The good news is that Twitter has cleaned up some cryptocurrency scams posted on its service. The bad news is the scammers are a step ahead with a new type of rip-off that, like many of the previous ones, uses Tesla CEO Elon Musk as bait.
The new scam works like this: Crooks hijack a brand’s Twitter account that has a blue check mark indicating it is authentic. Next, they change the name and the picture on the Twitter account to imitate Musk, and also retweet a series of tweets from Musk’s real account.
The hijacked account then becomes a vehicle to promote the scam, in which “Elon Musk” claims to have quit Twitter, and asks people to send Bitcoin so they can receive the proceeds of a big giveaway. The latest brand to have its account hijacked is Farah Menswear, a UK clothing outfit:
As you can see in the screenshot above, the brand’s Twitter handle still says @farahmenswear, proving it’s a scam. The tweet also says “Promoted,” which indicates the scammers have paid to put it in users’ Twitter feeds.
It’s unclear if the scammers are taking over the brands’ Twitter accounts by guessing the passwords, or by some other means. Farah Menswear didn’t reply to a request for comment, and nor did publisher Pantheon Books, which had its account hacked last week:
In response to a request for comment, a Twitter spokesperson sent a boilerplate statement that included this remark:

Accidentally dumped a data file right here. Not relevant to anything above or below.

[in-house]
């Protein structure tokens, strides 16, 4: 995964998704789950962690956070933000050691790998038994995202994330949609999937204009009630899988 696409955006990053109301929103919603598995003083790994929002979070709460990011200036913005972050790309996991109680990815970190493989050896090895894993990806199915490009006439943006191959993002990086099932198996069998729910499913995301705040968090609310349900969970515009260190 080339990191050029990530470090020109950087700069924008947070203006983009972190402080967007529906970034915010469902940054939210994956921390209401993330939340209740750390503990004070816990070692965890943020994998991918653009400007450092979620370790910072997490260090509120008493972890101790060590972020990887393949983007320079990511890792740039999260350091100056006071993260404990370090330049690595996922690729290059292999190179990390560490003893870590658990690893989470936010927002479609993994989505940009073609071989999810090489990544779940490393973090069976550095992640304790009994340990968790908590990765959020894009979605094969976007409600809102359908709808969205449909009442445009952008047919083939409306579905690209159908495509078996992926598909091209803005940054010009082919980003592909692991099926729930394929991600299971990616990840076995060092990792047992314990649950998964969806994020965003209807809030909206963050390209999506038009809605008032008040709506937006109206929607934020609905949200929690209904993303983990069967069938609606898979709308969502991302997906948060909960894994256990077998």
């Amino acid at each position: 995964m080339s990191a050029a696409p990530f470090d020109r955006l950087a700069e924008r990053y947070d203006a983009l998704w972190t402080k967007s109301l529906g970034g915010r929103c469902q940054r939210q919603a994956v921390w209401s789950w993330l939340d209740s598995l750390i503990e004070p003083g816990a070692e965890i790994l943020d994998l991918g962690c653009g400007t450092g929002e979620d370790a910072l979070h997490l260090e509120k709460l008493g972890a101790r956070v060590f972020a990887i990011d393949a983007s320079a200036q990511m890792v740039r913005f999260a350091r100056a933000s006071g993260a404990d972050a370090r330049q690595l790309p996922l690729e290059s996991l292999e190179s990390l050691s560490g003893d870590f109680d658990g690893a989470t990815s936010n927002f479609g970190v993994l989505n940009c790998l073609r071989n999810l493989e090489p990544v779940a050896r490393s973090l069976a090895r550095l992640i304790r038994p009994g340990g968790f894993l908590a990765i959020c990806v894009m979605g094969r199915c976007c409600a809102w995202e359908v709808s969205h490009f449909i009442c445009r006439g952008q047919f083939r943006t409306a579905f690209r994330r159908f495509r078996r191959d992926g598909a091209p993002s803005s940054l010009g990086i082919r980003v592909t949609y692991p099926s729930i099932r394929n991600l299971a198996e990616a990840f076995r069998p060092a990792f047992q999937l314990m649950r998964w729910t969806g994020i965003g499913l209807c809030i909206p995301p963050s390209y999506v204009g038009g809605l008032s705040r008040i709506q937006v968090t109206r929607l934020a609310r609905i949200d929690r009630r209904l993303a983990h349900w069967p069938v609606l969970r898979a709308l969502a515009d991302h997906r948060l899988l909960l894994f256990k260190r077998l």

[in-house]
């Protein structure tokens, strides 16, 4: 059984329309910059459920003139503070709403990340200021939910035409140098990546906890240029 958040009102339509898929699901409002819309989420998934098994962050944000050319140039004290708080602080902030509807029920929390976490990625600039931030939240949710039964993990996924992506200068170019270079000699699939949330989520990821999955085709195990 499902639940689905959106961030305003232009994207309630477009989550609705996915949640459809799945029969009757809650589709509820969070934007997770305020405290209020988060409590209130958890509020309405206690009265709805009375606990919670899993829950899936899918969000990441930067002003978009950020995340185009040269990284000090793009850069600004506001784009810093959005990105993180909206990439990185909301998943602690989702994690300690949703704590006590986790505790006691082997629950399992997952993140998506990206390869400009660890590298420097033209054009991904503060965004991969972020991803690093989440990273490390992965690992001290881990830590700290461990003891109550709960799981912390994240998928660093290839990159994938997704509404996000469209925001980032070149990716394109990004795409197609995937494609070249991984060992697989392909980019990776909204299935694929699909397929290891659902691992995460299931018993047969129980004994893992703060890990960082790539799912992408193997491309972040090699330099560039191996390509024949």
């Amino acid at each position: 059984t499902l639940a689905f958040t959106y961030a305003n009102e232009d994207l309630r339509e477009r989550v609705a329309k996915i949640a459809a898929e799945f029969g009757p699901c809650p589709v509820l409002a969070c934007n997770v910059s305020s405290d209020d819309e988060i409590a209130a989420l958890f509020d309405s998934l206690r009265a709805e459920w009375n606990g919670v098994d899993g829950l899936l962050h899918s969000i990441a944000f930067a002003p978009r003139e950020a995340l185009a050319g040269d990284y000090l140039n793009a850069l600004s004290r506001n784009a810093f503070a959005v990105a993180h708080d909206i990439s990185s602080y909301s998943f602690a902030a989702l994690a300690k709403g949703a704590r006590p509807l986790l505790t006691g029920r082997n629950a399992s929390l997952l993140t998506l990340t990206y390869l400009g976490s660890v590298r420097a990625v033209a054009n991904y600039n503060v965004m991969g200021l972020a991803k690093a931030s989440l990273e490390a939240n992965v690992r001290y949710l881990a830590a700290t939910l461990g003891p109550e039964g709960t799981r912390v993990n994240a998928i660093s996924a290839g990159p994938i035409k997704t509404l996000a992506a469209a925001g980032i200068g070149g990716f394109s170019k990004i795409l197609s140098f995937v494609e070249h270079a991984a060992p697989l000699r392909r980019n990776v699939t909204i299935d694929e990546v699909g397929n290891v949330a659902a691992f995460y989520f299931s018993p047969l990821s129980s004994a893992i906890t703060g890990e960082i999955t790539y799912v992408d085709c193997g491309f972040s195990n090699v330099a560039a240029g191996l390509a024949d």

“We’ve substantially improved how we tackle cryptocurrency scams on the platform, and in recent weeks, impressions have fallen by a multiple of 10 as we continue to invest in more proactive tools to detect spammy and malicious activity. This is a significant improvement on previous action rates.”
Despite the progress made in curtailing the crypto scams, some remain frustrated. An employee at a prominent cryptocurrency company, who spoke on the condition of anonymity, said dealing with imposters is an ongoing problem.
“I think [it’s improved] a bit but we’re still spending a lot time on whack a mole reporting fakes and scams to Twitter,” said the employee, who added the company had to deal with “a gazillion” fake accounts impersonating a new executive.
The employee also expressed frustration that Twitter bans mainstream cryptocurrency companies from advertising on its platform even as scams continue to run rampant.
Meanwhile, a prominent tech investor, Jason Calacanis, suggested a way for Twitter to halt the phony Elon Musks in the first place:
Calacanis’s idea to reduce scams by requiring pre-approval from Twitter would not have to be limited to Musk. Scammers also regularly appropriate the image of other high profile crypto figures, including Ethereum creator Vitalik Buterin, Coinbase CEO Brian Armstrong and Ripple CEO Brad Garlinghouse. The company could make a further dent in scams by vetting anyone who wanted to use their names in a Twitter bio.
For now, however, it appears cryptocurrency scams will continue to plague Twitter.